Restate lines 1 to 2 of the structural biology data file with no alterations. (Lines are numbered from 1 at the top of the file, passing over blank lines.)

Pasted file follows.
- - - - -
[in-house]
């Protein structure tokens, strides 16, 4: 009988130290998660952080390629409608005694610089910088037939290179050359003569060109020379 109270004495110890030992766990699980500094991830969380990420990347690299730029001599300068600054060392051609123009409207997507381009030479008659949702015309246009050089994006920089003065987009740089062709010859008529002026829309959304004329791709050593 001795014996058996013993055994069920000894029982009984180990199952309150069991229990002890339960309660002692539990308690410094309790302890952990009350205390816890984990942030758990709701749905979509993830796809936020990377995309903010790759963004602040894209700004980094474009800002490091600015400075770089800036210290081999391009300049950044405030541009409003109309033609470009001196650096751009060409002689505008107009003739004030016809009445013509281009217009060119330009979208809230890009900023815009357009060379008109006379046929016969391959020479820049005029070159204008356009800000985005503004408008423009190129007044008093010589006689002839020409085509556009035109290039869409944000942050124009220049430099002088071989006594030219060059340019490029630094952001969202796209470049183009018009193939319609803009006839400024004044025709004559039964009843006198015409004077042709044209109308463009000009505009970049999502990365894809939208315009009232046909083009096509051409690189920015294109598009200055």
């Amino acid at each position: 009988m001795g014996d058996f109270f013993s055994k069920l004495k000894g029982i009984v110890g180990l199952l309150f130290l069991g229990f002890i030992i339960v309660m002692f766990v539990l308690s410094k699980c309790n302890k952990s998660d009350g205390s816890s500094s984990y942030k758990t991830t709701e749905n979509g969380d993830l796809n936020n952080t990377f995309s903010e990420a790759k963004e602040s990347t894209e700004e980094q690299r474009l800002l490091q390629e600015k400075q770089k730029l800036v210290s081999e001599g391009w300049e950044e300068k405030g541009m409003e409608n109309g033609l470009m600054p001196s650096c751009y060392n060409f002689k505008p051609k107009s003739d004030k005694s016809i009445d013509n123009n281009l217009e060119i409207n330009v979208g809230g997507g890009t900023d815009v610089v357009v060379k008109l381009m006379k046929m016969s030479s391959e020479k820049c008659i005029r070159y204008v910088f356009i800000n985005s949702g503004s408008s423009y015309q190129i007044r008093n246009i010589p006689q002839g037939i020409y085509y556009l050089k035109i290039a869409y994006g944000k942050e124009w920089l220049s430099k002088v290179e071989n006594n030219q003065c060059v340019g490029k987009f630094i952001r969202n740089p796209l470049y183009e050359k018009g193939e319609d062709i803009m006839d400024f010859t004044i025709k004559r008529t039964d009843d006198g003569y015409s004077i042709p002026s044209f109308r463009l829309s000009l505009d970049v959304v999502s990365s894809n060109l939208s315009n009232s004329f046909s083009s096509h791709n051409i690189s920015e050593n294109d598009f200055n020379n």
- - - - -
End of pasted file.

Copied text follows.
[in-house]
């Protein structure tokens, strides 16, 4: 009988130290998660952080390629409608005694610089910088037939290179050359003569060109020379 109270004495110890030992766990699980500094991830969380990420990347690299730029001599300068600054060392051609123009409207997507381009030479008659949702015309246009050089994006920089003065987009740089062709010859008529002026829309959304004329791709050593 001795014996058996013993055994069920000894029982009984180990199952309150069991229990002890339960309660002692539990308690410094309790302890952990009350205390816890984990942030758990709701749905979509993830796809936020990377995309903010790759963004602040894209700004980094474009800002490091600015400075770089800036210290081999391009300049950044405030541009409003109309033609470009001196650096751009060409002689505008107009003739004030016809009445013509281009217009060119330009979208809230890009900023815009357009060379008109006379046929016969391959020479820049005029070159204008356009800000985005503004408008423009190129007044008093010589006689002839020409085509556009035109290039869409944000942050124009220049430099002088071989006594030219060059340019490029630094952001969202796209470049183009018009193939319609803009006839400024004044025709004559039964009843006198015409004077042709044209109308463009000009505009970049999502990365894809939208315009009232046909083009096509051409690189920015294109598009200055």